Wales was Dylan Thomas’ inspiration for his plays and poems. This itinerary has been put together to highlight some of the places that influenced him. It’s your choice either follow the whole itinerary or pick out the day(s) that appeal to you.
Dylan’s description of Swansea was a “lovely, ugly town” . Today there are lots of developments to enhance the loveliest part of this coastal city!
5 Cwmdonkin Drive, is in the Uplands suburb of Swansea and about half an hours walk (or a short bus ride) from the centre, but it’s worth it to see where Dylan spent his early life. This Victorian house is where he wrote over half of his poems and many short stories and a blue plaque marks ‘Dylan Thomas’ birthplace’.
Cwmdonkin Park – Dylan played here as a child and inspired him throughout his life. There is a monument in the park, it is a rock from a local quarry with the closing lines of one his best loved poems ‘Fern Hill’ which recalls his magical holidays to his father’s birthplace in Carmarthenshire.
Kardomah Cafe on Portland Street is where Dylan Thomas and his friends, "The Kardomah Boys" often met. Dylan described it as "My Home Sweet Homah". Depending on the time pop in for a coffee or lunch as the cafe is just as popular today with a new generation of loyal customers enjoying a coffee, roast dinners and home-made cakes...and lively discussion.
Dylan Thomas Centre is next, it was the city’s Guildhall but was opened as the Dylan Thomas Centre in 1995 by US President Jimmy Carter. It is a literature centre that houses a multi media exhibition called ‘Man and Myth’, a mock up of his writing shed in Laugharne, touring exhibitions and a programme of lectures.
Dylan Thomas Book Shop, if you are inspired to read some of his work after retracing his steps, head to this bookstore it has a comprehensive collection of his books, including some first editions.
Overnight in Swansea
Gwili Railway is near Carmarthen. Scenes from the ‘The Edge of Love’ were filmed here, as the film makers wanted to recreate a living section of a Great Western Railway branch line in rural West Wales. It is the only steam standard gauge railway operating in South West Wales. The return journey takes approx one hour starting at Bronwydd Arms Station, and the steam train follows the route, originally taken by the Carmarthen to Aberystwyth line.
Laugharne is a quiet village with stone cottages, cobbled streets and a 12th century castle located on the estuary of the River Taff. It is here that Dylan and his family moved to in 1949 and where he wrote the play ‘Under Milk Wood’, infact some believe that this is Llareggub the fictional village in the play (and yes you do know what it spells backwards!).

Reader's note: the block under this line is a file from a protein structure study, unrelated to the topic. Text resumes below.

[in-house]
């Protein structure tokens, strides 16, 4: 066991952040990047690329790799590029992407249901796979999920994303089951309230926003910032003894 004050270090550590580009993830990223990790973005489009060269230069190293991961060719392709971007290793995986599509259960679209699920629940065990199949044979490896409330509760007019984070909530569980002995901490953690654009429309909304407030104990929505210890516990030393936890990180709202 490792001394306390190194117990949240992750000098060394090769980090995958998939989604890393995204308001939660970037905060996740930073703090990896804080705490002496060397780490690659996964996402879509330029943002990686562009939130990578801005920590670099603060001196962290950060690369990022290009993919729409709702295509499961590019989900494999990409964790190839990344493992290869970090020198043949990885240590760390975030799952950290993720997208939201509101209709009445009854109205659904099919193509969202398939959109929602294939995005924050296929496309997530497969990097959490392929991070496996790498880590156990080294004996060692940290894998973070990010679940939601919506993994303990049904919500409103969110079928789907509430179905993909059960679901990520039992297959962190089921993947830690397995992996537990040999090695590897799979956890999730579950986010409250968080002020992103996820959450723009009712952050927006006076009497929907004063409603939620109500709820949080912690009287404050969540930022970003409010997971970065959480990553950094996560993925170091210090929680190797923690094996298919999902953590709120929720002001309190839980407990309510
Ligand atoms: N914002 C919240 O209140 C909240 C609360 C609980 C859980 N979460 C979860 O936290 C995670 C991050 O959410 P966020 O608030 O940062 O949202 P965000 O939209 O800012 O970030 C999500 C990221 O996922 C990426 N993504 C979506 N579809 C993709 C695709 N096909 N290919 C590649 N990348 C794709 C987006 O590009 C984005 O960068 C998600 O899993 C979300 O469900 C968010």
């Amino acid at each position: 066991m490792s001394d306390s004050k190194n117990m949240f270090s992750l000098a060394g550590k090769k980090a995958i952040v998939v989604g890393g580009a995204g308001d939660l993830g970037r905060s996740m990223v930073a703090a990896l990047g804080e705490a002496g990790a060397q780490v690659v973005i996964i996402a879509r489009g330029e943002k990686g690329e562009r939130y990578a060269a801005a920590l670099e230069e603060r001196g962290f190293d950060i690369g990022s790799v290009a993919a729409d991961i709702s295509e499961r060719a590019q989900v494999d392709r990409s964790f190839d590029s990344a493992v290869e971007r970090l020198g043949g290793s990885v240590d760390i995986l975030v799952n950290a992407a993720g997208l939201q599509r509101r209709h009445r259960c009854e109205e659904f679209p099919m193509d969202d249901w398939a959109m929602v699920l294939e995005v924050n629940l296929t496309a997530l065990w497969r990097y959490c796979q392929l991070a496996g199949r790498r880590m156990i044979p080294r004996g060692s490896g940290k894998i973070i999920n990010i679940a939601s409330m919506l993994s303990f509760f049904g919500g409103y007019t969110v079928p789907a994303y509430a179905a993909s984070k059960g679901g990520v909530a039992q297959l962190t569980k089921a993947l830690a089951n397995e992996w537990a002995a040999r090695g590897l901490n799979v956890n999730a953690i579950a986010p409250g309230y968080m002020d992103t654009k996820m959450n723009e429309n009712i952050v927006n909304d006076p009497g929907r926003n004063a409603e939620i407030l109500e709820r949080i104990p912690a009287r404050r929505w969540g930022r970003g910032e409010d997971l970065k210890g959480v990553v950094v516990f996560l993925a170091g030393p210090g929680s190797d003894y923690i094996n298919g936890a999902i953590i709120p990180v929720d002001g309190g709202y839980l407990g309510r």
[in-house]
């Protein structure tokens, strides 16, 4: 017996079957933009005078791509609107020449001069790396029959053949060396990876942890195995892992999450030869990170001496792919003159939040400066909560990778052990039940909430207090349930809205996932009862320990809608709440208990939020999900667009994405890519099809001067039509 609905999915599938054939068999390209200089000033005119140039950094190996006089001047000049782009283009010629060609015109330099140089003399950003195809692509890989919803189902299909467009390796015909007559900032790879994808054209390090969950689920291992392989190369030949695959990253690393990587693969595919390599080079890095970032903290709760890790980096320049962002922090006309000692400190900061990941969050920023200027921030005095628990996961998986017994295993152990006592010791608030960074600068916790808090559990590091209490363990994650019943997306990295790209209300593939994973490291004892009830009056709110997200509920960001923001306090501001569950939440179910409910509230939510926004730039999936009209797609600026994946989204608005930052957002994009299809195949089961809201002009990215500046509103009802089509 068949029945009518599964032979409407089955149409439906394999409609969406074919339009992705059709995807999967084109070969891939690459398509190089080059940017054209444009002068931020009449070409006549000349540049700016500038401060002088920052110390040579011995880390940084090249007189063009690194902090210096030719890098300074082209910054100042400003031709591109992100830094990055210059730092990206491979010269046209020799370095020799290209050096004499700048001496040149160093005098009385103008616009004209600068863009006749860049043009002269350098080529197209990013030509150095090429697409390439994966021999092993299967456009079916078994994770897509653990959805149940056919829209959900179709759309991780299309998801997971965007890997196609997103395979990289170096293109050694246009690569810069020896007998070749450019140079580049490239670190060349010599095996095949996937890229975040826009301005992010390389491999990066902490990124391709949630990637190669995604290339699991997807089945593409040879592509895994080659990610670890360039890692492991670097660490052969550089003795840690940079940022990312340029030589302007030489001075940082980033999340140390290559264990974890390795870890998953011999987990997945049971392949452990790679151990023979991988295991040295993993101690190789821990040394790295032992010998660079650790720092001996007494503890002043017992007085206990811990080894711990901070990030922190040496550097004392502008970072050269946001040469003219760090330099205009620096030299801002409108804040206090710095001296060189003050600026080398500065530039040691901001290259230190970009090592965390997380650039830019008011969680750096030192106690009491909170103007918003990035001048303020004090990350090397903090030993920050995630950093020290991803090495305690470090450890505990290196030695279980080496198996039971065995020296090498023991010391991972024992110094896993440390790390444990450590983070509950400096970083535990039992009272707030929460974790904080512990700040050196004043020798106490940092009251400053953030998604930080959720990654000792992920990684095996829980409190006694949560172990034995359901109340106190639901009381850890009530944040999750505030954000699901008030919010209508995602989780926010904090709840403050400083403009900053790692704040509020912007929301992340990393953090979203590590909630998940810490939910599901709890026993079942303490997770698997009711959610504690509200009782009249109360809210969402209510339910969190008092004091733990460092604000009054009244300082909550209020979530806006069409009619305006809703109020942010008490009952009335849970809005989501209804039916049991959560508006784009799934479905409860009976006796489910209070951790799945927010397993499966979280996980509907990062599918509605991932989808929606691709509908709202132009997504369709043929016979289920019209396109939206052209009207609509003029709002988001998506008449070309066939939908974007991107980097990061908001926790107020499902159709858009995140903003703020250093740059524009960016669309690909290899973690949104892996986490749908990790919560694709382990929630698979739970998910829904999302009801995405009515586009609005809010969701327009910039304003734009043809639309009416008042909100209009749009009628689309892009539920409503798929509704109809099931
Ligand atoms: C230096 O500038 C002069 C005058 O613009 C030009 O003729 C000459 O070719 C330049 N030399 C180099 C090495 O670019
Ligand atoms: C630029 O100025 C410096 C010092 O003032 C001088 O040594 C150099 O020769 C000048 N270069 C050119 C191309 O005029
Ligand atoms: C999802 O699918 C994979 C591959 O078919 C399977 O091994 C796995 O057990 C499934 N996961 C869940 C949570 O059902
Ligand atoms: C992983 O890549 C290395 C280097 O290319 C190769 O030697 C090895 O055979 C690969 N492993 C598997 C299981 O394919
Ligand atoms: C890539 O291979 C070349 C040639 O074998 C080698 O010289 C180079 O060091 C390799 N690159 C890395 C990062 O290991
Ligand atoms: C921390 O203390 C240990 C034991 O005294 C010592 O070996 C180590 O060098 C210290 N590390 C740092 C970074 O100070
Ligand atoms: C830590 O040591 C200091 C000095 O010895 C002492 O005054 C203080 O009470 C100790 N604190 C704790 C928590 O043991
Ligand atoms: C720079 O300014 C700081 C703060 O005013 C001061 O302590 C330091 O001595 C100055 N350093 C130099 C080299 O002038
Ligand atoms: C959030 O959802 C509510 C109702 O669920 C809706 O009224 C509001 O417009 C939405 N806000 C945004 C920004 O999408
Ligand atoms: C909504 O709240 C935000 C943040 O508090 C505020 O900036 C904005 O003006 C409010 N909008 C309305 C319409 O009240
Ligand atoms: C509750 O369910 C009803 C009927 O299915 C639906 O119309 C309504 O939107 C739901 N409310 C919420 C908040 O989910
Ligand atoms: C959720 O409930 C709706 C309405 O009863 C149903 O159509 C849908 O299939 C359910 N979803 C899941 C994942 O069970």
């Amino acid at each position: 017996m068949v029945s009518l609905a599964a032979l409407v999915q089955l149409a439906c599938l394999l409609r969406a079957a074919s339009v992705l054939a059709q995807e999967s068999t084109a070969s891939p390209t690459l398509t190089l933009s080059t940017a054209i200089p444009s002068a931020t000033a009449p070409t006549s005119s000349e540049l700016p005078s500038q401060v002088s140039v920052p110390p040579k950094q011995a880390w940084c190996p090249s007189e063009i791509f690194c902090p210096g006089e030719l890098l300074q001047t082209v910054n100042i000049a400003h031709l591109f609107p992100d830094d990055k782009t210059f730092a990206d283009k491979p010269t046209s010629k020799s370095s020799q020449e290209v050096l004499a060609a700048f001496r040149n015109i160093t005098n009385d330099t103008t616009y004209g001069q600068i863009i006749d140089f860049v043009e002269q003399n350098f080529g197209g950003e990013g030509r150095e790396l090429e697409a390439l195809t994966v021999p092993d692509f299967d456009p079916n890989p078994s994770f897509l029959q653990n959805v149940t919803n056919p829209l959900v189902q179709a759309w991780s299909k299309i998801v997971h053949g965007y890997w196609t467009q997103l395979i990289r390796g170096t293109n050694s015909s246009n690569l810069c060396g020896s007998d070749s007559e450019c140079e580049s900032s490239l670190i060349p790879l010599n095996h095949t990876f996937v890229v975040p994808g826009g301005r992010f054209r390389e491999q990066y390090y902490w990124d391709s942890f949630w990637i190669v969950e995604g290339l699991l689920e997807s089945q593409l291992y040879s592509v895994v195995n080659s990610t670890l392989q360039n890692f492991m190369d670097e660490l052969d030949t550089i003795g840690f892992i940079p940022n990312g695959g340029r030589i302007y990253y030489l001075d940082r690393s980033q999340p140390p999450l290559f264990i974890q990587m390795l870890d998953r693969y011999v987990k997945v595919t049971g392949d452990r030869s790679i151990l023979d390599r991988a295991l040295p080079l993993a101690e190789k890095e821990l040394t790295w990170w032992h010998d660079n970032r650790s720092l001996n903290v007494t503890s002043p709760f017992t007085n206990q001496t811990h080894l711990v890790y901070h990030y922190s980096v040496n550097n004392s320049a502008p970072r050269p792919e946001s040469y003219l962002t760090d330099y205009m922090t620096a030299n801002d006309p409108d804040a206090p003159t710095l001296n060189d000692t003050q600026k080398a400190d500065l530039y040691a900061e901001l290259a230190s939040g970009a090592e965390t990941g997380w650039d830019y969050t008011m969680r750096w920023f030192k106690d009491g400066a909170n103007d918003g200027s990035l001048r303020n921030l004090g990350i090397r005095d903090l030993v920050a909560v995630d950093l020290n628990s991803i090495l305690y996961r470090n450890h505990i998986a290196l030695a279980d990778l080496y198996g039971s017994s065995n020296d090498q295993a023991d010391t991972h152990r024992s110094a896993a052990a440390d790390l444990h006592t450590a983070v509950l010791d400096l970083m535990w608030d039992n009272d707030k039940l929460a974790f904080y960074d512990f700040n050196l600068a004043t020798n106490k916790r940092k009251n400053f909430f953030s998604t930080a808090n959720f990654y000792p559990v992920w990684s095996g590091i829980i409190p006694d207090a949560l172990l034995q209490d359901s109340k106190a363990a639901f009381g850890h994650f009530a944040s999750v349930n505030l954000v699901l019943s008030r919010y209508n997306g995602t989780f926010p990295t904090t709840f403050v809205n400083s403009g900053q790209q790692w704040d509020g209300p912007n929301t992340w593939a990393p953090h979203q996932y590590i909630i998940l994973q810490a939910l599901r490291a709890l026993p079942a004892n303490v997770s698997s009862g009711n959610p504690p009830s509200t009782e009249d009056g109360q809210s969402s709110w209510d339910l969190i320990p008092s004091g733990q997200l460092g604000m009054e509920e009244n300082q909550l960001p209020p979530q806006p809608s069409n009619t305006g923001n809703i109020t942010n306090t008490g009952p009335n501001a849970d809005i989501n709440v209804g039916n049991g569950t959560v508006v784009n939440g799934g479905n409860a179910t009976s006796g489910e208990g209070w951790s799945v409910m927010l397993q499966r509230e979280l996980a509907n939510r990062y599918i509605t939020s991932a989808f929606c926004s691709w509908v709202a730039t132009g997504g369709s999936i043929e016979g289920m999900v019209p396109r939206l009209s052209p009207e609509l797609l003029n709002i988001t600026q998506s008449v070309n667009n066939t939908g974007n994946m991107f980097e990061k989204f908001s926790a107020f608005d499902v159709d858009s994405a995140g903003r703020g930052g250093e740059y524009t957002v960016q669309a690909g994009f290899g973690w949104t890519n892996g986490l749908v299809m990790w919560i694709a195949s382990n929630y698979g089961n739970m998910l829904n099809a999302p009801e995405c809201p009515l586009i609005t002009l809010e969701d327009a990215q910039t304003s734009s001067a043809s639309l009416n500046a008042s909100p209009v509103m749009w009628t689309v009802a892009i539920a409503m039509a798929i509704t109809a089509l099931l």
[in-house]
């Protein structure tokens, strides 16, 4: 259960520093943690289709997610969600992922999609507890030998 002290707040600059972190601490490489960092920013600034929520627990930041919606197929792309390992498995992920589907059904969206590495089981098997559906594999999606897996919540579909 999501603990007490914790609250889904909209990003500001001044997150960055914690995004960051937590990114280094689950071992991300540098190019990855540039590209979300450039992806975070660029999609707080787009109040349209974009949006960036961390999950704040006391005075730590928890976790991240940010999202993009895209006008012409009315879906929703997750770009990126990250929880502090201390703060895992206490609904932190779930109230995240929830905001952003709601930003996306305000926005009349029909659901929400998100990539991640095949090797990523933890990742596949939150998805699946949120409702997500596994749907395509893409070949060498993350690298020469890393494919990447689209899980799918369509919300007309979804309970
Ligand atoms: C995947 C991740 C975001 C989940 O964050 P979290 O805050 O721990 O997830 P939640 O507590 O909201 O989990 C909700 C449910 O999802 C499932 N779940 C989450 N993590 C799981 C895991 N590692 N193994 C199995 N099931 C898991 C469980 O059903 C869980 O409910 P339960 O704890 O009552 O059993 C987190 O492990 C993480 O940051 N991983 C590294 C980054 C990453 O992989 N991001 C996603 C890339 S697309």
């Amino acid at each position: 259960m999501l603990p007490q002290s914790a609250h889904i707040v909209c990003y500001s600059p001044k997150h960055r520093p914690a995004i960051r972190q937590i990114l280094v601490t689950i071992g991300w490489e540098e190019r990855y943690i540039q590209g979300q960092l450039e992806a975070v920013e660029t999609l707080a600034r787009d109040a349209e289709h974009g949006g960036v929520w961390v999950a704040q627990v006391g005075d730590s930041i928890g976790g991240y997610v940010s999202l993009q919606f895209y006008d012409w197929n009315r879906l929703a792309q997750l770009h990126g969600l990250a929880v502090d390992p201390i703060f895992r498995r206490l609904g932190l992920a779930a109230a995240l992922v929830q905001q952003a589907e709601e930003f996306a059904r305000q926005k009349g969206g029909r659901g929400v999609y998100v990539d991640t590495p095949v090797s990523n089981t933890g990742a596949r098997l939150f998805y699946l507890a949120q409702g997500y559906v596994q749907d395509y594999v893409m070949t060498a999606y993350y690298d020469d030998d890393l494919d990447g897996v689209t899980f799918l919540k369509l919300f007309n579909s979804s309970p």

Dylan Thomas Boathouse is at the end of a narrow lane. On arrival you will see the family’s living room, just as they left it and the ‘wireless’ is playing Dylan reading his work. There is a video upstairs about Dylans life and various paintings of Laugharne by local artists.
Writing Shed is en-route to the village, look through the window to see where Dylan wrote ‘Under Milk Wood’ and the basic conditions he worked. The scrunched up paper by his desk gives the impression that he has just popped over to ‘Browns Hotel’ for a favourite tipple!
St Martins Church is nearby, it’s here where Dylan and his wife Caitlin are buried in the churchyard and the grave is marked by a simple white cross. In the church there is a replica of the memorial stone to Dylan in Poets Corner, Westminster Abbey in London.
At the last count Wales has 641 castles, so you have to visit at least one. Laugharne Castle dates from the 12th century and was built to look out for the sea. It was transformed in Tudor times into a gentlemans mansion. The castle was once owned by the writer Richard Hughes a family friend and the Thomas’ used to stay with him and Dylan sometimes used the gazebo in the castle grounds when writing.
No Dylan Thomas visit to Laugharne is complete without a visit to Browns Hotel. His cast iron table still sits in a window alcove with just a few pieces of memorabilia nearby. Many locals still remember him, so you’re sure to hear some first hand stories!
Overnight in Laugharne.
Thinking about Dylan Films, Edge of Love and Under Milk Wood starring Richard Burton are the two that spring to mind and today’s itinerary the film locations.
New Quay, also claims to be ‘Llareggub’ and it is easy to imagine with its narrow streets, harbour and Victorian terraces. In fact many of the plays characters are based on Newquay’s residents.
Gomer House was the home of Captain Tom Polly, Dylan's inspiration for Captain Cat.
London House was the home and shop of Dylans friend Norman Evans. He was thought to be the inspiration for 'Under Milk Wood's' 'Nogood Boyo'.
Dolau Inn was the favourite pub of Caitlin and the actors Richard Burton drank here when visiting New Quay.
The Black Lion Hotel was Dylan's favourite and was owned by his friend Jack Pat (Patrick). The Dylan Restaurant in the basement here has a large collection of Dylan Thomas memorabilia.
The Sea Horse used to be known as the 'Commercial'. Prior to that it was known as the Sailor's Home Arms - providing the name for 'Under Milk Wood's 'Sailor's Arms.
It’s a scenic coastal drive down to Fishguard – there’s a choice either the quicker A487 or take some of the narrower country lanes, great during the summer as the road sides are full of colourful wild flowers and great views of the sea too.
Lower Fishguard is the setting for the 1972 film Under Milk Wood starring Richard Burton. Not much has changed since then, so take a wander along the lanes and imagine Captain Tom Cat, Myfanwy Price and Rosie Probert passing by!